The government unveiled a spate of proprty cooling measures yesterday. It hit the Banks and Property counters. As I owned both DBS and Capitalland in my portfolio, I have also taken a hit.

But I am happy with the measures. With significant exposure to DBS, the last thing I want to see in SIngapore is a property bubble eventually wrecking the banks. If you look at Ireland or Spain, you see how bad that can be.


SPH just released their Q1FY11 results. Net profit attributable to shareholders was at $102M (about 29.3% less than the corresponding period last year). This is expected because there is no more contribution from SKY@eleven.

However, I made some quick calculation that noticed that Net profit attributable to shareholders in Q4FY10 was only 75M. ( I believe there is no contribution from SKY@eleven for this period also).

So, things are not so bad as it may seems.

Net earnings per diluted share is 6 cents. Doing a linear projection for the whole year, it would be 24 cents per diluted share per year.

With rental income from Clementi Mall coming in at the later stage of the year, this may trend up a little. SPH probably have overpaid for Clementi Mall, but with interest rate at a record low and will stay low for a while, it will mitigate some of the mistakes.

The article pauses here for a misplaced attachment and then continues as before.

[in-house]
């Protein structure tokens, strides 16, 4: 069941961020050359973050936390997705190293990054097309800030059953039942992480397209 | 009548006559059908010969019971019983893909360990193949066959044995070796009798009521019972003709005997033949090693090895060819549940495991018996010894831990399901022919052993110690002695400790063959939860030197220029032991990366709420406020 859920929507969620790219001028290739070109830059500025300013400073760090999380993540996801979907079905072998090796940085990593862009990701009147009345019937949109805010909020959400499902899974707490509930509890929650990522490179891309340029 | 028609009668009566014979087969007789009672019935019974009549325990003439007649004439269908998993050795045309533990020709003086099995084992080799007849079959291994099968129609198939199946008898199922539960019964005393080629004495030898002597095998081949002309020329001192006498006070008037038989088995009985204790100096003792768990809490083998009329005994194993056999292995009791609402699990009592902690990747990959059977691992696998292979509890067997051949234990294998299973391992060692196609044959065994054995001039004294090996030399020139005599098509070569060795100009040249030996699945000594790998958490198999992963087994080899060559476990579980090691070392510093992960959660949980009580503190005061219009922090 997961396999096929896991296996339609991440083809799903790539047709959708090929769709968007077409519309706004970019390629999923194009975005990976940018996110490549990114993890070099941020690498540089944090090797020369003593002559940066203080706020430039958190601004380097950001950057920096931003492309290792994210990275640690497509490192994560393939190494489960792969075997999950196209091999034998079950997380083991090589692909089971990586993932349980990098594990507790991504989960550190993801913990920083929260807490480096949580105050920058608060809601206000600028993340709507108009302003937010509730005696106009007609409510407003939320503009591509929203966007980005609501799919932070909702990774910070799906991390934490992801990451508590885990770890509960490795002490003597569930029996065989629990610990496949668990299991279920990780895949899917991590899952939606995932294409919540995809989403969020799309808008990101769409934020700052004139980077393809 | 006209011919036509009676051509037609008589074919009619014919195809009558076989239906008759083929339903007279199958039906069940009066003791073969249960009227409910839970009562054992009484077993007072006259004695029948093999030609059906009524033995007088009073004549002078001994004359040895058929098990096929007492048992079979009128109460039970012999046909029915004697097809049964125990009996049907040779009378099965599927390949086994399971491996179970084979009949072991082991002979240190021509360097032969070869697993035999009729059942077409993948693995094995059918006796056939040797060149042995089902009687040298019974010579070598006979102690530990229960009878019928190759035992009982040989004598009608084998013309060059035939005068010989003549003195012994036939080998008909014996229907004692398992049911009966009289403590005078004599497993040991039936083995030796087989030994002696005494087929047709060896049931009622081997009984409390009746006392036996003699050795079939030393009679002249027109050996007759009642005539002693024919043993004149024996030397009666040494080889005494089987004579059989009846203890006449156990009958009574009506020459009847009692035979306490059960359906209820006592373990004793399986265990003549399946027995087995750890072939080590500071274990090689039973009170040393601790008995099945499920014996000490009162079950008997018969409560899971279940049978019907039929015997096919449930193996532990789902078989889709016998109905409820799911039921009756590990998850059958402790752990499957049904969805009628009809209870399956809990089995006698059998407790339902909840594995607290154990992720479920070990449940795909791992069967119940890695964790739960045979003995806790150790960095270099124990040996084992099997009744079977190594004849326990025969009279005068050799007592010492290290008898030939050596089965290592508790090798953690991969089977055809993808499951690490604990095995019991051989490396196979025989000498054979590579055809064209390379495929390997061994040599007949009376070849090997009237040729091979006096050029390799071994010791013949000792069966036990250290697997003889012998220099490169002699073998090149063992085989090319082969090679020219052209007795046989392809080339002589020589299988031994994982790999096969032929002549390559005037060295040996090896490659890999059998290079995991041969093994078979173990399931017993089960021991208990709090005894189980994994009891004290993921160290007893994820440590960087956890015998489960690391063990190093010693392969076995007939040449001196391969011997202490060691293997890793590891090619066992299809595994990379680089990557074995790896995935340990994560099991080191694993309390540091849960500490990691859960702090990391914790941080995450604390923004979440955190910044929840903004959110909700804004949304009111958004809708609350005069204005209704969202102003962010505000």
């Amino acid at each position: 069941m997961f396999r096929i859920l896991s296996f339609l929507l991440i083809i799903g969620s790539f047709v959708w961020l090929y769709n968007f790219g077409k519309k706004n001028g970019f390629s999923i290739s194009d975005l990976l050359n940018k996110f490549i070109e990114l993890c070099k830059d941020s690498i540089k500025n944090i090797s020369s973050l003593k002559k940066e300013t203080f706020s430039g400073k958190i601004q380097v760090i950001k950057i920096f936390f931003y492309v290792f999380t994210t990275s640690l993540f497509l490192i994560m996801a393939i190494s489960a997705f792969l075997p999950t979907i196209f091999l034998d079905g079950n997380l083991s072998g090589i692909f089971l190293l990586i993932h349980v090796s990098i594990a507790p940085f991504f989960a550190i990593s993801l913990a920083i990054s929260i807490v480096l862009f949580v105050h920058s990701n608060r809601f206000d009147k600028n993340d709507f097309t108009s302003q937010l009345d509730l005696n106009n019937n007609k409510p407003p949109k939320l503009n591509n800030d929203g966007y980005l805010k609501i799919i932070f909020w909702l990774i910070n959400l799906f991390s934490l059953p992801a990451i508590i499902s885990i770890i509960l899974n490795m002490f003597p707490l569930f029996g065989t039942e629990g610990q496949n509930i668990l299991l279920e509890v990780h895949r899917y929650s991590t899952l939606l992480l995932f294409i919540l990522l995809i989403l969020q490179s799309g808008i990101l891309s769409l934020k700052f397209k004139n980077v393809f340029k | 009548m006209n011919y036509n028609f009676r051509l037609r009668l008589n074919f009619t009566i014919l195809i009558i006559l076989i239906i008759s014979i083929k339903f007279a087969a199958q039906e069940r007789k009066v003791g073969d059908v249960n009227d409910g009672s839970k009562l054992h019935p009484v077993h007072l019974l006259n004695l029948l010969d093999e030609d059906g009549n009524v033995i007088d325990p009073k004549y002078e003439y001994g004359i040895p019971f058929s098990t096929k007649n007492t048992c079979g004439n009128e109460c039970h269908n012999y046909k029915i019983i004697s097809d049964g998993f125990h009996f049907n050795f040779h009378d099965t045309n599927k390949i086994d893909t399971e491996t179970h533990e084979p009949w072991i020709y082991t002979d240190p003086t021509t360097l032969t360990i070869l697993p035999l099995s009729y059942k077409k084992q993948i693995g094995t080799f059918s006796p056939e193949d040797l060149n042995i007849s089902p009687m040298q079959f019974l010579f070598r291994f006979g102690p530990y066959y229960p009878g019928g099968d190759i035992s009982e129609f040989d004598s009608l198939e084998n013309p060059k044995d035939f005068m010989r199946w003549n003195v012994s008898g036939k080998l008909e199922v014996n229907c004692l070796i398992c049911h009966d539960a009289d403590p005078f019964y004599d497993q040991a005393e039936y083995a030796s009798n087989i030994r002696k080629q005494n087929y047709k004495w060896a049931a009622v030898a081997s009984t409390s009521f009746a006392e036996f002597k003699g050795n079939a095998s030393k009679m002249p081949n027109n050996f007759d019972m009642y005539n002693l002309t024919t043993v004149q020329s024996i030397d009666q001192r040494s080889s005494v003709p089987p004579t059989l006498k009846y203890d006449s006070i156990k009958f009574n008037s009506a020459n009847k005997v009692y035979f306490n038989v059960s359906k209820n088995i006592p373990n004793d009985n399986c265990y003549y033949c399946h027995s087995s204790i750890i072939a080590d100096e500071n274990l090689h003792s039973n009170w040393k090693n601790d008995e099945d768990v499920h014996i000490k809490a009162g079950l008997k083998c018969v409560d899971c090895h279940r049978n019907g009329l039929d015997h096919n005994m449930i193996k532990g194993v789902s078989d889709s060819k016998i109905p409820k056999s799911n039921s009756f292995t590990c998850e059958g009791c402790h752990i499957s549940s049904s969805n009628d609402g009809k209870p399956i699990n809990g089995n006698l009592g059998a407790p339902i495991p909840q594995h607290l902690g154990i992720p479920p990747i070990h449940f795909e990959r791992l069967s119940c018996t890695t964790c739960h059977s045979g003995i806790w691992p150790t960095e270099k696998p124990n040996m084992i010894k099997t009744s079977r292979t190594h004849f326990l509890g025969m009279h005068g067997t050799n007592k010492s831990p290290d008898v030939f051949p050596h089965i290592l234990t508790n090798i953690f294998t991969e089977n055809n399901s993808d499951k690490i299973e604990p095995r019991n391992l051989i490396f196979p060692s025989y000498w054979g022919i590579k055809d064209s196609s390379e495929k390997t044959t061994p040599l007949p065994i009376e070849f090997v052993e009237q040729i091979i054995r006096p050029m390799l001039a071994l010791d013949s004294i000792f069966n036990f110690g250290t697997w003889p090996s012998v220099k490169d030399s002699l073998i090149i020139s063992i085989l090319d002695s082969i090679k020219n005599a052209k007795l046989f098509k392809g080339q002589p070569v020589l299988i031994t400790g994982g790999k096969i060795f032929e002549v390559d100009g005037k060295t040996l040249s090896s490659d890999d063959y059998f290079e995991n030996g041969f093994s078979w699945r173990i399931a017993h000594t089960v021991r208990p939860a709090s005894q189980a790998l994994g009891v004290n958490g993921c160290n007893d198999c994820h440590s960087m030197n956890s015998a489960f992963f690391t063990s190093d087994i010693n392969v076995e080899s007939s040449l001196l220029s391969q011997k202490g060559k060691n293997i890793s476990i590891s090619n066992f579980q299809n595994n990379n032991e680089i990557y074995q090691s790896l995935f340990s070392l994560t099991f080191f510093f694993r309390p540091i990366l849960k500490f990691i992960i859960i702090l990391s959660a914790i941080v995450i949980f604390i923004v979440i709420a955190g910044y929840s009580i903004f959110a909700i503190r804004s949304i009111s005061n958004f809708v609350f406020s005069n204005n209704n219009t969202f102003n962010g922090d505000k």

We all know that the mood of the typical investor can swing violently between extreme bullishness and despair. When one has magically (typically by accident rather than by deliberate choice) hit on a investment that return mutiple times on the original vested sum over a short period of time (eg buying OSIM when the price is low), there is a tendency to be carried away with how easy money can be made. Vice-versa, we often turn into despair when we see our invested counters plunging in value day after day. One of the way to smoothen over such period is really to devote a substantial  portion of your investment into good quality stocks that give  a decent dividend regularly. From example,